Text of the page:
Shortly after seeing its price leap over 11% thanks to Peter Thiel’s Founders Fund, bitcoin recently saw its progress halted. A new report suggests China’s central bank, the People’s Bank of China (PBOC) may indirectly regulate bitcoin mining in the country.
The cryptocurrency saw its value go down from a 24-hour high of $15,400 to $14,600 before recovering. At press time, one bitcoin is currently trading at $14,891, according to data from Cryptocompare.
According to Reuters, an unnamed source revealed that PBOC officials discussed limiting the power use of bitcoin mining operations in the country in a closed-door meeting, and called for rectifying irregularities in electricity use of some cryptocurrency mining operations.
The country’s central bank told members of the Leading Group of Beijing Internet Financial Risks Remediation that it can’t directly regulate bitcoin miners’ power usage, but it can ask local governments to do so. This way, it can gradually reduce the scale of their operations, potentially clamping down on bitcoin mining in the country.
The move would be part of China’s bitcoin crackdown, that saw the country ban cryptocurrency exchanges and initial coin offerings (ICOs) last year. At the time, experts suspected the country would move against cryptocurrency mining, but the ban never came.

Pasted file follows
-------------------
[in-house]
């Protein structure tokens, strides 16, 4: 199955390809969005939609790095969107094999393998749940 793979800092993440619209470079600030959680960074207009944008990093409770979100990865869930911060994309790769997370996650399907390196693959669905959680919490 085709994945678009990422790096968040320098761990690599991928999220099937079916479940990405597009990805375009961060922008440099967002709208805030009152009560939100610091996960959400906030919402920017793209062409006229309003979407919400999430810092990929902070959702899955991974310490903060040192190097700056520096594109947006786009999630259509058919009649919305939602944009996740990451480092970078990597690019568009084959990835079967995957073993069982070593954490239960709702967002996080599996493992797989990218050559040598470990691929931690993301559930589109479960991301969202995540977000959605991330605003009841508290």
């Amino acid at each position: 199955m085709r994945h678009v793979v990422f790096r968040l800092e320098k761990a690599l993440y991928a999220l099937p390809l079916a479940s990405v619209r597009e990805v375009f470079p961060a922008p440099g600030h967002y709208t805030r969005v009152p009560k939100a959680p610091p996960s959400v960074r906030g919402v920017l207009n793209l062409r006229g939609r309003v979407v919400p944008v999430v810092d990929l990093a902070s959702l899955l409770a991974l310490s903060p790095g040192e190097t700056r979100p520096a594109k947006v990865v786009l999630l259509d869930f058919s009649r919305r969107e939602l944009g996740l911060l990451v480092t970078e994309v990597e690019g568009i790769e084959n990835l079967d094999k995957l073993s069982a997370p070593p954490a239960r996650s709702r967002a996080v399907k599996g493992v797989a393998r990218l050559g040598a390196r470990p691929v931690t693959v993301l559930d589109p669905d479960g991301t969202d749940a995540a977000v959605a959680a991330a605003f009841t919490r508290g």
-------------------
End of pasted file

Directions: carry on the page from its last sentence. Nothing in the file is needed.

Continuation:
Notably, the Leading Group of Beijing Internet Financial Risks Remediation is the same government office that ordered the closure of bitcoin exchanges. A potential reason for the move would be bitcoin’s power consumption. Per Digiconomist.net, bitcoin’s annual energy consumption has grown past that of countries like Belarus and Bulgaria.
Bitcoin mining ban could help decentralize industry
Due to the availability of surplus electricity and cheap labor, China is currently the source of about two-thirds of the bitcoin network’s hashrate. This means a ban in the country could decentralize the network’s hashrate distribution.
Given that the PBOC may go for a gradual crackdown on the country’s cryptocurrency mining operations, those who wish to move out of the country will be able to do so. Moreover, the gradual decrease in China’s hashrate could give other miners time to gradually scale their operations.
Separately, China’s official People’s Daily newspaper published a piece labeling bitcoin a “bubble.” Per the newspaper, bitcoin’s scarcity, high liquidity, and decentralization are excuses for the so-called speculation that’s driving the cryptocurrency’s price up. As such, the piece concludes, caution is advised when it comes to cryptocurrencies, given they’ve seen sharp falls before.